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Giannini AWN


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I just picked up a 1977 Giannini AWN classical guitar for free. The lady I got it from said that her ex boyfriend broke it a few years ago. It really doesn't look like too big of a fix to me. The problem in that I can't get my hand into the guitar far enough to push the edge top back up where it needs to be. I was thinking of making a couple jacks out of turnbuckles and putting them in there to push the top up, but I'm not sure I have room to do that either. It's really not a very deep body. The guitar is beautiful, and was hand made in Brazil. It has gorgeous hand carving on the headstock, and there is not a scratch on it, other than the damage from the lady's ex. I was wondering about trying to just replace the top, but I don't know if the guitar is worth it. I'm pretty sure that I could fix the top and then sand it and refinish it. But there just isn't room to work inside it. Anyone have any suggestions?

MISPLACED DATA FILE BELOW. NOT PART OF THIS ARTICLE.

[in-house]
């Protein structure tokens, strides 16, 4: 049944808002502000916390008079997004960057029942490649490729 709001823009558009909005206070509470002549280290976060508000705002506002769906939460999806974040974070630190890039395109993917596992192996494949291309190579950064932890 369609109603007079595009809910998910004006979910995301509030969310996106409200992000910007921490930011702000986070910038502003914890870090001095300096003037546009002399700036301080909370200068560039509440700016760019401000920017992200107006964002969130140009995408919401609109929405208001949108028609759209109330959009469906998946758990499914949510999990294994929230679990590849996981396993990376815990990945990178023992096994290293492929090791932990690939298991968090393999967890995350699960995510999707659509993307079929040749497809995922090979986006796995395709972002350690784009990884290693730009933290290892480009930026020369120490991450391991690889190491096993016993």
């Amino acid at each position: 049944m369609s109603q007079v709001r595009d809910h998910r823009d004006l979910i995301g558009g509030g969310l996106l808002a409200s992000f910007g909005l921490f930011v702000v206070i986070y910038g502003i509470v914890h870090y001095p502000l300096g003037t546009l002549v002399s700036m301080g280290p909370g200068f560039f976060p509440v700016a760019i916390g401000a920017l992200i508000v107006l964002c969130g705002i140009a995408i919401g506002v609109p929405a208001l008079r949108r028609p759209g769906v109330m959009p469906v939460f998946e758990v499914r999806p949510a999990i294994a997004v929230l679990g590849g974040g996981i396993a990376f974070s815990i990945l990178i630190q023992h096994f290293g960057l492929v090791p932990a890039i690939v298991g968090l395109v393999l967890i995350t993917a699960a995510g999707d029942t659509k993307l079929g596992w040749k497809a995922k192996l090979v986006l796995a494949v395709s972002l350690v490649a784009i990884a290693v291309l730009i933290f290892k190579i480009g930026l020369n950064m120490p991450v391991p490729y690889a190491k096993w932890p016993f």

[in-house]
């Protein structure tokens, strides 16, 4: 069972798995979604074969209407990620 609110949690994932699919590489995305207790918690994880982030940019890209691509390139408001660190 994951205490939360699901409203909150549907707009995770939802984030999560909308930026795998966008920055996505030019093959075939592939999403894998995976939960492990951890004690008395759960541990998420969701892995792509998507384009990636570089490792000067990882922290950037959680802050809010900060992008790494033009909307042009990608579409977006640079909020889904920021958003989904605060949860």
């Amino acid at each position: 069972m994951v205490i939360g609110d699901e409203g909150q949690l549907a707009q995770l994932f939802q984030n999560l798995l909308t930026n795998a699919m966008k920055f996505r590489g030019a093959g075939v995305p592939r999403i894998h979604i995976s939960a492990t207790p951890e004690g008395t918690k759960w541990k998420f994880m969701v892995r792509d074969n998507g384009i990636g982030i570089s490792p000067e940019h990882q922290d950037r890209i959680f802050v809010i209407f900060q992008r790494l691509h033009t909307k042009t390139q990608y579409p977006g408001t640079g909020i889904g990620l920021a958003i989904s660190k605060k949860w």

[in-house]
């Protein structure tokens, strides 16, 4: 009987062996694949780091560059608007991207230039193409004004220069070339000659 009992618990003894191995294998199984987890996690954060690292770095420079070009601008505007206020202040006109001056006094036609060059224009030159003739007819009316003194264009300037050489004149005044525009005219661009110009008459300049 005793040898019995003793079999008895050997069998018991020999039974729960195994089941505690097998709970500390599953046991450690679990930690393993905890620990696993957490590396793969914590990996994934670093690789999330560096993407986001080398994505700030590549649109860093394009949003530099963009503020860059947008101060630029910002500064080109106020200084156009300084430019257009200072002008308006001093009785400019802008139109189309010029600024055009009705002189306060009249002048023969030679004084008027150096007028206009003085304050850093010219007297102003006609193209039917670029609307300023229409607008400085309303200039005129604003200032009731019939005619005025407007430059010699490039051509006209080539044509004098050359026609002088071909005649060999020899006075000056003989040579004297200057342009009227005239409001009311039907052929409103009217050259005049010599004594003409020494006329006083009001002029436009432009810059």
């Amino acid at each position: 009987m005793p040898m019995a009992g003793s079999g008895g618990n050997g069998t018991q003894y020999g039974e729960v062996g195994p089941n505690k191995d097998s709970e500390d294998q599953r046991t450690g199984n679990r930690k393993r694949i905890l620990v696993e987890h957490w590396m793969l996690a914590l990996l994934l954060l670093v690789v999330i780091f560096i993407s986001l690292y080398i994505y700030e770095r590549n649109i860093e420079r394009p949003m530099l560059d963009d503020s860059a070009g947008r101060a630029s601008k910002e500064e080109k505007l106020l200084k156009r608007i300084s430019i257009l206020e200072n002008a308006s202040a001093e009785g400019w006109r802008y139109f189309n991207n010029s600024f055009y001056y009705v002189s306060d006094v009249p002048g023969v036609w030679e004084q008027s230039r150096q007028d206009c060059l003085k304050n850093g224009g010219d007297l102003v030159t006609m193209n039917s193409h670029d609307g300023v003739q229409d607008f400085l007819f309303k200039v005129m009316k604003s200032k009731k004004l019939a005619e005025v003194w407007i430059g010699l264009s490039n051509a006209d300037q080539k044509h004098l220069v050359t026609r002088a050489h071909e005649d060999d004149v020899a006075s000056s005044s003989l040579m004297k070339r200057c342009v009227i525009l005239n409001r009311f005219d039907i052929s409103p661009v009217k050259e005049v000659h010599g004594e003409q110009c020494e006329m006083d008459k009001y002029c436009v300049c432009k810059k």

Here are the pictures that she sent me of the guitar before I picked it up.

IMG00042-20140510-1817_zps391a2b45.jpg

IMG00043-20140510-1817_zps7abe5772.jpg

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No, I haven't. I was sitting here thinking about it earlier, and I'm wondering about taking the back off, so I can access the back side of the front that way. I have fixed numerous cracked necks, but never the face of an acoustic. I think that if I can get to the back side of the face, I can fix it. All the wood is there, it just needs put back in place and glued. I figured that since I got the guitar for free that I don't have much to lose.

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  • 4 months later...